“Families, in all the diverse patterns, sizes, creeds and colors they come in, are, indeed, the heart and soul of our society.” – John DeFrain (2001) Beliefs about Families and the Human Experience There is no one way to define a family. While looking at Dictionary.com, one would find many different definitions of the word “family:” some involving children, some including phrases such as “related by blood,” and a wide array of other definitions. My definition of a family is based on the importance of the members making up the family. A family can be whatever the individuals themselves consider it to be. They are their own definition. An established relationship between two or more persons based on the importance of the individuals in the relationship stands as a foundation for what I believe a family is defined as. The family can consist of husbands, wives, children, grandparents, aunts, uncles, etc. I feel that family is an important part of life and without my family, I would not be where I am today. Family provides the amount of support and love one needs to become successful.
Purposes of FLE
Family Life Educators are important to our society because they provide the knowledge necessary to have a successful family life. Family Life Education is found in many different settings and is helpful to a number of different populations. Although Family Life Educators should not be too “interventionist,” I believe they need the necessary problem-solving skills in order to achieve success with each individual they are working with. Family Life Educators exist to provide insight on what it takes to have a successful family life in regards to life events that may occur. Family Life Educators take on the role of helping to prevent problems before they arrive, or demonstrate more positive ways to deal with problems once they arise.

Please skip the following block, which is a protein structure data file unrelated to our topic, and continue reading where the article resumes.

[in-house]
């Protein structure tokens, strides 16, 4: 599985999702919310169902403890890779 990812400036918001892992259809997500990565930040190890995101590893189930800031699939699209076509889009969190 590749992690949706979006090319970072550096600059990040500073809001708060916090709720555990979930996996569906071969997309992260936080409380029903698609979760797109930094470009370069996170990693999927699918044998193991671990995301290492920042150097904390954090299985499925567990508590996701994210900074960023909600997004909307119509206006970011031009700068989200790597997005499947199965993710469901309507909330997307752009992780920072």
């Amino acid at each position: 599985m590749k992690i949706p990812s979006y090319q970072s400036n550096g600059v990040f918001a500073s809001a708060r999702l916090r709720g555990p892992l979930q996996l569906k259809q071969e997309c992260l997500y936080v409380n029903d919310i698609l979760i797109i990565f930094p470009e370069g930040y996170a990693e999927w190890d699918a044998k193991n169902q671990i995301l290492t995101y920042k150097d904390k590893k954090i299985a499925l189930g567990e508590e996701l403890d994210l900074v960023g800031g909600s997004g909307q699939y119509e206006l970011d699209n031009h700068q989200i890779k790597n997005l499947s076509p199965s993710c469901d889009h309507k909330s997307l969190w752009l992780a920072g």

Beliefs about Content of Outreach FLE
Families need to know the research and information about what is correct and incorrect in terms of family life. At the same time, they may have experiences that have led them to a way of thinking that may or may not be correct. If a Family Life Educator has strong values about a certain topic, he or she may feel the need to spread awareness and education about that topic to families. The Family Life Educator should, however, leave out his or her own personal biases when working with families. For example: say a Family Life Educator is pro-life, rejecting the idea of aborting a fetus. That Family Life Educator may choose to focus on topics such as the adoption process, single parent living, or resources in the community for young mothers. This is just one example of the many topics Family Life Educators can teach families about. They are there to give information and spread their knowledge of families to better both the individual and the family as a whole.
Process of Learning for Families in Outreach Settings
I believe that families and individuals learn most effectively by setting precise learning goals. Setting goals for oneself and one’s family is very important when dealing with life events that may impact the family.